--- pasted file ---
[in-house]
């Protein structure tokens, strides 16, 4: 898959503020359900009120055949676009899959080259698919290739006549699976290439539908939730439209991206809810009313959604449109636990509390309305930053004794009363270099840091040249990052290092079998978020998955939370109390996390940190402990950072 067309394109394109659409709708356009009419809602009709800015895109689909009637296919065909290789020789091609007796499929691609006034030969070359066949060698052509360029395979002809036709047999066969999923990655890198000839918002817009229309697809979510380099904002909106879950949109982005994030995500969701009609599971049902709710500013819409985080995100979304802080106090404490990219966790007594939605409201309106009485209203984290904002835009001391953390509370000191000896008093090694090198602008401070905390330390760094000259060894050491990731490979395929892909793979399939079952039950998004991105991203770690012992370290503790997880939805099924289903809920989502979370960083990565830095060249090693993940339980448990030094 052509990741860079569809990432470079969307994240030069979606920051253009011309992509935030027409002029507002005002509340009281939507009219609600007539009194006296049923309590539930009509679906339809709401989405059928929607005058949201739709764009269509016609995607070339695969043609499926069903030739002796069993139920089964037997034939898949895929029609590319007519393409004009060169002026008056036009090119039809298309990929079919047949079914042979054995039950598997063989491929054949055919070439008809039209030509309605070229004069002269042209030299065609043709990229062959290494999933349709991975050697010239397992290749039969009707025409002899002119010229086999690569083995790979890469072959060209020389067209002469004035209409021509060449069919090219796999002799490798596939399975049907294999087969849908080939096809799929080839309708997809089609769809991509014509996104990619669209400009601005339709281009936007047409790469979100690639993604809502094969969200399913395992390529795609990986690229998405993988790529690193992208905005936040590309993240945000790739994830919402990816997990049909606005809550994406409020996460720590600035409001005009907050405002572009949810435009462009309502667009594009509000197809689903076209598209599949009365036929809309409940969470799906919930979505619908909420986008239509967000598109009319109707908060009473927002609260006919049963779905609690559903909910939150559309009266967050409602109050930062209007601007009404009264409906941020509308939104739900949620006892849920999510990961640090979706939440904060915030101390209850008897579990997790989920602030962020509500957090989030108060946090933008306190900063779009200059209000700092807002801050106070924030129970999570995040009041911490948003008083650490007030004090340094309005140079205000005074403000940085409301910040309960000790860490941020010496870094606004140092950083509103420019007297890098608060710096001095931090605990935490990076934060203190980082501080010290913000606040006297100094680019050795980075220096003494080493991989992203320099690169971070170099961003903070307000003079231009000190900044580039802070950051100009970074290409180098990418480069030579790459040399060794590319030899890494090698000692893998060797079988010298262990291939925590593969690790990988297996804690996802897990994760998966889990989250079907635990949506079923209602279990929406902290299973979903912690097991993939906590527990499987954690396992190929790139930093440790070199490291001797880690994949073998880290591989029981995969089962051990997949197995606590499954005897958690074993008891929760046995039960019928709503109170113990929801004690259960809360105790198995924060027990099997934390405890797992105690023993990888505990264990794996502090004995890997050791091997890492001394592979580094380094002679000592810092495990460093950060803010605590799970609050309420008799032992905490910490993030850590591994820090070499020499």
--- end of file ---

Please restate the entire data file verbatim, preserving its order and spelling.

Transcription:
[in-house]
């Protein structure tokens, strides 16, 4: 898959503020359900009120055949676009899959080259698919290739006549699976290439539908939730439209991206809810009313959604449109636990509390309305930053004794009363270099840091040249990052290092079998978020998955939370109390996390940190402990950072 067309394109394109659409709708356009009419809602009709800015895109689909009637296919065909290789020789091609007796499929691609006034030969070359066949060698052509360029395979002809036709047999066969999923990655890198000839918002817009229309697809979510380099904002909106879950949109982005994030995500969701009609599971049902709710500013819409985080995100979304802080106090404490990219966790007594939605409201309106009485209203984290904002835009001391953390509370000191000896008093090694090198602008401070905390330390760094000259060894050491990731490979395929892909793979399939079952039950998004991105991203770690012992370290503790997880939805099924289903809920989502979370960083990565830095060249090693993940339980448990030094 052509990741860079569809990432470079969307994240030069979606920051253009011309992509935030027409002029507002005002509340009281939507009219609600007539009194006296049923309590539930009509679906339809709401989405059928929607005058949201739709764009269509016609995607070339695969043609499926069903030739002796069993139920089964037997034939898949895929029609590319007519393409004009060169002026008056036009090119039809298309990929079919047949079914042979054995039950598997063989491929054949055919070439008809039209030509309605070229004069002269042209030299065609043709990229062959290494999933349709991975050697010239397992290749039969009707025409002899002119010229086999690569083995790979890469072959060209020389067209002469004035209409021509060449069919090219796999002799490798596939399975049907294999087969849908080939096809799929080839309708997809089609769809991509014509996104990619669209400009601005339709281009936007047409790469979100690639993604809502094969969200399913395992390529795609990986690229998405993988790529690193992208905005936040590309993240945000790739994830919402990816997990049909606005809550994406409020996460720590600035409001005009907050405002572009949810435009462009309502667009594009509000197809689903076209598209599949009365036929809309409940969470799906919930979505619908909420986008239509967000598109009319109707908060009473927002609260006919049963779905609690559903909910939150559309009266967050409602109050930062209007601007009404009264409906941020509308939104739900949620006892849920999510990961640090979706939440904060915030101390209850008897579990997790989920602030962020509500957090989030108060946090933008306190900063779009200059209000700092807002801050106070924030129970999570995040009041911490948003008083650490007030004090340094309005140079205000005074403000940085409301910040309960000790860490941020010496870094606004140092950083509103420019007297890098608060710096001095931090605990935490990076934060203190980082501080010290913000606040006297100094680019050795980075220096003494080493991989992203320099690169971070170099961003903070307000003079231009000190900044580039802070950051100009970074290409180098990418480069030579790459040399060794590319030899890494090698000692893998060797079988010298262990291939925590593969690790990988297996804690996802897990994760998966889990989250079907635990949506079923209602279990929406902290299973979903912690097991993939906590527990499987954690396992190929790139930093440790070199490291001797880690994949073998880290591989029981995969089962051990997949197995606590499954005897958690074993008891929760046995039960019928709503109170113990929801004690259960809360105790198995924060027990099997934390405890797992105690023993990888505990264990794996502090004995890997050791091997890492001394592979580094380094002679000592810092495990460093950060803010605590799970609050309420008799032992905490910490993030850590591994820090070499020499």